Separately, Equifax’s latest National Consumer Credit Trends Report found the total balance of outstanding first mortgages in January was more than $8.3 trillion, an increase of 2.1 percent from same time a year ago. The severe delinquency rate for first mortgages in February was 1.75 percent, down from 2.50 percent same time a year ago.

 

But home equity installment activity fell 5.1 percent (from $138.5 billion to $131.4 billion) on a year-over-year basis while home equity lines of credit (HELOC) activity took a 3.7 percent (from $514.2 billion to $495 billion) year-over-year dive. Amy Crews Cutts, chief economist at Equifax, was encouraged by this data seesaw.

 

"Home purchase activity accelerated in 2016 as economic conditions boosted consumer confidence," she said. "When first-time homebuyers move into homeownership or existing homeowners upgrade to a larger, more expensive home, new debt is created. This trend is finally dominating the accelerated amortization from borrowers paying a little extra each month or paying their mortgages in full, and foreclosure activity is also greatly diminished. With many HELOCs hitting their recast into amortization, we are seeing increased payoffs, reducing the debt and numbers of HELOCs outstanding. About 20 to 25 percent of HELOCs active a year prior to their recast anniversary will payoff and close within the year after date. Originations of new loans are not keeping pace with the payoffs."

 

But another debt study suggested that the Americans are still struggling with their finances. CardHub’s 2015 Credit Card Debt Study found U.S. consumers tallied up $52.4 billion in credit card debt during the fourth quarter of 2015—which is extremely close to $57.4 billion total of credit card debt for the entire year of 2014. The fourth quarter debt numbers resulted in a $71 billion net increase in credit card debt for 2015.

 

“As a result, the average household with credit card debt now owes $7,879 and we’ve far surpassed $900 billion in credit card debt—a mark last breached in 2007 during the ramp up to the financial system’s 2008 collapse,” said Diana Popa, communications manager at CardHub. “If we don’t get a record-setting debt pay-down during the first quarter of the year (when consumers typically get tax refunds and annual salary bonuses) and we continue to add debt at this rate, it won’t be long before default rates begin to rise and credit availability tightens.”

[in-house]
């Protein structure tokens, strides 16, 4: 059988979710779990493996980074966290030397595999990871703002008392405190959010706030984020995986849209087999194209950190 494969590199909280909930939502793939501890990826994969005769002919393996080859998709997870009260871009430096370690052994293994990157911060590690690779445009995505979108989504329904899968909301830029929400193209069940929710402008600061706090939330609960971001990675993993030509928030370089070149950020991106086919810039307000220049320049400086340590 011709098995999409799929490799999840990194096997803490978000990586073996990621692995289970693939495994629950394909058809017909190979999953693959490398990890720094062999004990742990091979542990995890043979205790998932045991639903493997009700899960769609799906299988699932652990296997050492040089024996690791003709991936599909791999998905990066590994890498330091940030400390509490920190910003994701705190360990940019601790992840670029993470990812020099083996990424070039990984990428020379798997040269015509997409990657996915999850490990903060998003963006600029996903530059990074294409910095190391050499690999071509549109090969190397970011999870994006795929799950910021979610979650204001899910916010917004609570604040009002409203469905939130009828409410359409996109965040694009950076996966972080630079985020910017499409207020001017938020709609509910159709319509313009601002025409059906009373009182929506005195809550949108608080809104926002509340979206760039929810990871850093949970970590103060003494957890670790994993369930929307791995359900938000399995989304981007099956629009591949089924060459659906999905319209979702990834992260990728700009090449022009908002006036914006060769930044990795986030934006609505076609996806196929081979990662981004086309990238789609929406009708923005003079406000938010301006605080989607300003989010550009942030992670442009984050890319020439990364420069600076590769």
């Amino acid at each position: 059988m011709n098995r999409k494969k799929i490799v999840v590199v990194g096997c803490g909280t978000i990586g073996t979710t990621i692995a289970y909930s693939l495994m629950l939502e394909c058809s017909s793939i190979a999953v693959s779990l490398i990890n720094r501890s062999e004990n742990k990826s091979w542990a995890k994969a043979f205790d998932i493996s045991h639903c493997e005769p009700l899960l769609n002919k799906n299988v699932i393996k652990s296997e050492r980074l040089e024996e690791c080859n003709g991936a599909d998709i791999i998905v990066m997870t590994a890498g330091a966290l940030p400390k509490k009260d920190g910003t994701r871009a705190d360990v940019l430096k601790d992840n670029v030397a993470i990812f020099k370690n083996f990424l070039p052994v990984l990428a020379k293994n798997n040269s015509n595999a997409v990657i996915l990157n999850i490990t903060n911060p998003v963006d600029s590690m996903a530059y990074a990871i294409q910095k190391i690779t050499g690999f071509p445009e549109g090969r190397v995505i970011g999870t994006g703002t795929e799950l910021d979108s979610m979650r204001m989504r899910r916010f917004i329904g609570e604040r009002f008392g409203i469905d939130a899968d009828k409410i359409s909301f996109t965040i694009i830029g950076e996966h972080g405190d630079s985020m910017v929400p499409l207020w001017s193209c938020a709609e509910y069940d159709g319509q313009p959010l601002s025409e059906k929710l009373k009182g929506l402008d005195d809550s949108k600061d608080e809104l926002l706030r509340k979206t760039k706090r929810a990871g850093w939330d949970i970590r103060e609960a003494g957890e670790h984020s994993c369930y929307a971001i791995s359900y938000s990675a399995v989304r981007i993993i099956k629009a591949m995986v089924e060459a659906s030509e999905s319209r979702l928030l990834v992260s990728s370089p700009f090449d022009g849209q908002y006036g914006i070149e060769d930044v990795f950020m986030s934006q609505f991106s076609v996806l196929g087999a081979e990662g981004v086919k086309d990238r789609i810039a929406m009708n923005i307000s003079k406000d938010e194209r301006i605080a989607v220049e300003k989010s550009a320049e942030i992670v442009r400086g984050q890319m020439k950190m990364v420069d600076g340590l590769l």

Neel Kashkari

In his first speech as the new president of the Minneapolis Federal Reserve, Neel Kashkari took on a strikingly political edge by complaining about the limits in enforcing the Too Big to Fail (TBTF) aspect of a Dodd-Frank Act. Speaking this morning at the Brookings Institution in Washington, D.C., Kashkari noted that his regional Fed bank was taking aim at the issue and then challenged Capitol Hill to do the same.

“I believe the biggest banks are still too big to fail and continue to pose a significant, ongoing risk to our economy,” said Kahskari. “Enough time has passed that we better understand the causes of the crisis, and yet it is still fresh in our memories. Now is the right time for Congress to consider going further than Dodd-Frank with bold, transformational solutions to solve this problem once and for all. The Federal Reserve Bank of Minneapolis is launching a major initiative to develop an actionable plan to end TBTF, and we will deliver our plan to the public by the end of the year.  Ultimately Congress must decide whether such a transformational restructuring of our financial system is justified in order to mitigate the ongoing risks posed by large banks.”

Using language that sounded closer in spirit to Bernie Sanders than Janet Yellen—or, for that matter, either Ben Bernanke or Alan Greenspan—Kashkari offered several alternatives that would ensure the TBTF banks would not keep their current status.

“I believe we must begin this work now and give serious consideration to a range of options, including the following: Breaking up large banks into smaller, less connected, less important entities; turning large banks into public utilities by forcing them to hold so much capital that they virtually can’t fail, with regulation akin to that of a nuclear power plant; [and] taxing leverage throughout the financial system to reduce systemic risks wherever they lie.”

Kashkari also pointed to the financial services industry and its lobbyists for working to preserve the current environment regarding the TBTF banks. But he insisted their arguments were “unpersuasive” and that a flawed effort to break up these banks was better than no effort.

“If we are serious about solving TBTF, we cannot let them paralyze us,” he said. “Any plan that we come up with will be imperfect. Those potential shortcomings must be weighed against the actual risks and costs that we know exist today. Perfect cannot be the standard that we must meet before we act. Better and safer are reasons enough to act. Otherwise we will be left on the default path of incrementalism and the risk that we will someday face another financial crisis without having done all that we could to protect the economy and the American people.”

Fannie Mae has launched the Healthy Housing Rewards initiative
Fannie Mae has launched the Healthy Housing Rewards initiative, a financial incentive for borrowers who incorporate healthy design features for new or rehabilitated affordable multifamily rental properties.